A summary of the evidence from all trials comparing combination therapy with long-acting β2-agonist (LABA) alone is available in a Cochrane review.6 The review contains a summary of findings table which presents an overview of the data from all identified randomised trials. The overall impact of an additional inhaled corticosteroid on exacerbations is presented in two ways. Given an average rate of one exacerbation per year on LABA in the trials, the expected rate on combination therapy would be 0.76 exacerbations per year (95% CI 0.68 to 0.84). However, the review points out that there was considerable heterogeneity between the rate ratios in the included trials, and that high withdrawal rates limit our confidence in these results. Over a year, the review found that 47 people per 100 suffered one or more exacerbations on LABA; on average, this fell to 42 per 100 (95% CI 38 to 46) on combination therapy. The number suffering an episode of pneumonia rose from three per 100 on LABA, to four per 100 (95% CI 3 to 5) on combination therapy over the same period. So, for patients who suffer frequent exacerbations, we would expect more exacerbations to be prevented per year than the number of additional episodes of pneumonia.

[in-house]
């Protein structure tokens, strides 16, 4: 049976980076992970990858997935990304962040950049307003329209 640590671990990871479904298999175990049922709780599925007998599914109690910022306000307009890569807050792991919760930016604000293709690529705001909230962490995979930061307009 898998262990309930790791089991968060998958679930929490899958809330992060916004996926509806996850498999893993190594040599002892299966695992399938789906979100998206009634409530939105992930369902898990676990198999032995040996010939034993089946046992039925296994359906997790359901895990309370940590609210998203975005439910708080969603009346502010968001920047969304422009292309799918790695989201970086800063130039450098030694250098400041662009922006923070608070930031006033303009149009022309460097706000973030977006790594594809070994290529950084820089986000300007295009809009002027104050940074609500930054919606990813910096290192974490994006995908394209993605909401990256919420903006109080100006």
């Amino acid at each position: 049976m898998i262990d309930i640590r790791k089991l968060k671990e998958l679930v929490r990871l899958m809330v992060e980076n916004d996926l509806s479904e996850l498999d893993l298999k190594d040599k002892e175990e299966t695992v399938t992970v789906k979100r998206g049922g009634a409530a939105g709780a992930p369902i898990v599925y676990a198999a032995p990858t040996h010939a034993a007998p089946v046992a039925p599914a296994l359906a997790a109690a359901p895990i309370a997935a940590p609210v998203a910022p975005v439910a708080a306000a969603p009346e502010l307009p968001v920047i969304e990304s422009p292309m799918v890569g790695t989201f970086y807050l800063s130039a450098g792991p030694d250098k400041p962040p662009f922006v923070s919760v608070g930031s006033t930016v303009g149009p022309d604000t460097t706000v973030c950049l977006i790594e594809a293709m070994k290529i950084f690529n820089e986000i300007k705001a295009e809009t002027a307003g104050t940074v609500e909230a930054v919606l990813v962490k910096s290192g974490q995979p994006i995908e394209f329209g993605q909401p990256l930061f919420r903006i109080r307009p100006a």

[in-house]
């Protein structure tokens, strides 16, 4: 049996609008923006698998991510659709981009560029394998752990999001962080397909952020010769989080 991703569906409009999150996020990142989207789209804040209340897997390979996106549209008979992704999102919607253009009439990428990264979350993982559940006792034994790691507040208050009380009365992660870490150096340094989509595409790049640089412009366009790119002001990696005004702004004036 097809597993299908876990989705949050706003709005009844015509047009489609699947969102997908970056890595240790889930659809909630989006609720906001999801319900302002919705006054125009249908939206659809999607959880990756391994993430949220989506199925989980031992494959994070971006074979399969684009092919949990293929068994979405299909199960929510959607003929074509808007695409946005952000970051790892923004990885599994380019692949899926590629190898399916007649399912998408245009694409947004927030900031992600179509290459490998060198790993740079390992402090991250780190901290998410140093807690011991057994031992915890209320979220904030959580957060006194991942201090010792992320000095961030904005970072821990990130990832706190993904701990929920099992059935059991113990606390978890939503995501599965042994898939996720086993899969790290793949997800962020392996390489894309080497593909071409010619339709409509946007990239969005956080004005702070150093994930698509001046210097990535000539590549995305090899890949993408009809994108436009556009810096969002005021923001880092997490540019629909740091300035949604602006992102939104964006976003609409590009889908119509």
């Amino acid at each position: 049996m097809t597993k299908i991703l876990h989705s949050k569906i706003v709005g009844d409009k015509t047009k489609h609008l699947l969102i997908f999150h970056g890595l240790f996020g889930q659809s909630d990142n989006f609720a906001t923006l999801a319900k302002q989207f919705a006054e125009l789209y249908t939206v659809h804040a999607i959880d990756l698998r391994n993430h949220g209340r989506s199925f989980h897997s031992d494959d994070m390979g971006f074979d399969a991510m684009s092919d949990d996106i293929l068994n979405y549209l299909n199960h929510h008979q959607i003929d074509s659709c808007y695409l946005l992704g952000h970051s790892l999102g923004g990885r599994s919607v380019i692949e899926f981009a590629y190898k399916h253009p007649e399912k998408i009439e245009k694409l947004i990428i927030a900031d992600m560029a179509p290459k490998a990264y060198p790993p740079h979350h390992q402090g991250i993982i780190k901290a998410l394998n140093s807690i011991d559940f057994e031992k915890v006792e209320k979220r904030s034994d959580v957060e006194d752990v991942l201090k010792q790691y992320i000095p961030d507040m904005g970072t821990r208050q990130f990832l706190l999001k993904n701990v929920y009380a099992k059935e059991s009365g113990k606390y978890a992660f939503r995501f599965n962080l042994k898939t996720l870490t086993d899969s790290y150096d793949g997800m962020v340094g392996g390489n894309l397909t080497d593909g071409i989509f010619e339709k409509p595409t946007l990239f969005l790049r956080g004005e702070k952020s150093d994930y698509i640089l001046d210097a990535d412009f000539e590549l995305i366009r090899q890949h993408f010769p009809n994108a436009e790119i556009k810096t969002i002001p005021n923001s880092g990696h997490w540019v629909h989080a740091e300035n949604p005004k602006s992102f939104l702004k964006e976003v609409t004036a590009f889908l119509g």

However, the debate about the risk and benefit of inhaled corticosteroids is not just about numbers. Exacerbations of COPD can be defined in numerous different ways, and so for that matter can episodes of pneumonia. This makes indirect comparisons between trials using different inhaled corticosteroids hard to interpret. Differences in risk or benefit between doses or products should certainly not be naively compared using NNTs, nor by comparing the p values for each dose or product. The correct statistical approach to making such comparisons is using a test for interaction.7 In the case of the increased risk of pneumonia in the Cochrane review, this test did not show a significant difference between the subgroups of trials on fluticasone and those on budesonide, or between higher and lower doses.6 This does not mean that there is ‘no difference’ between the risks or benefits on different doses of budesonide and fluticasone. It does mean that we are simply uncertain about the pair of survival curves for each dose and product, and how much they vary one from another.
Funding Dr Cates is Coordinating Editor of the Cochrane Airways Review Group, which is funded by the National Institute for Health Research (Grants RNC/025/003 & 10/4001/01). The views and opinions expressed are those of the author and do not necessarily reflect those of the NIHR, NHS or the Department of Health.
Competing interests None.
Provenance and peer review Commissioned; internally peer reviewed.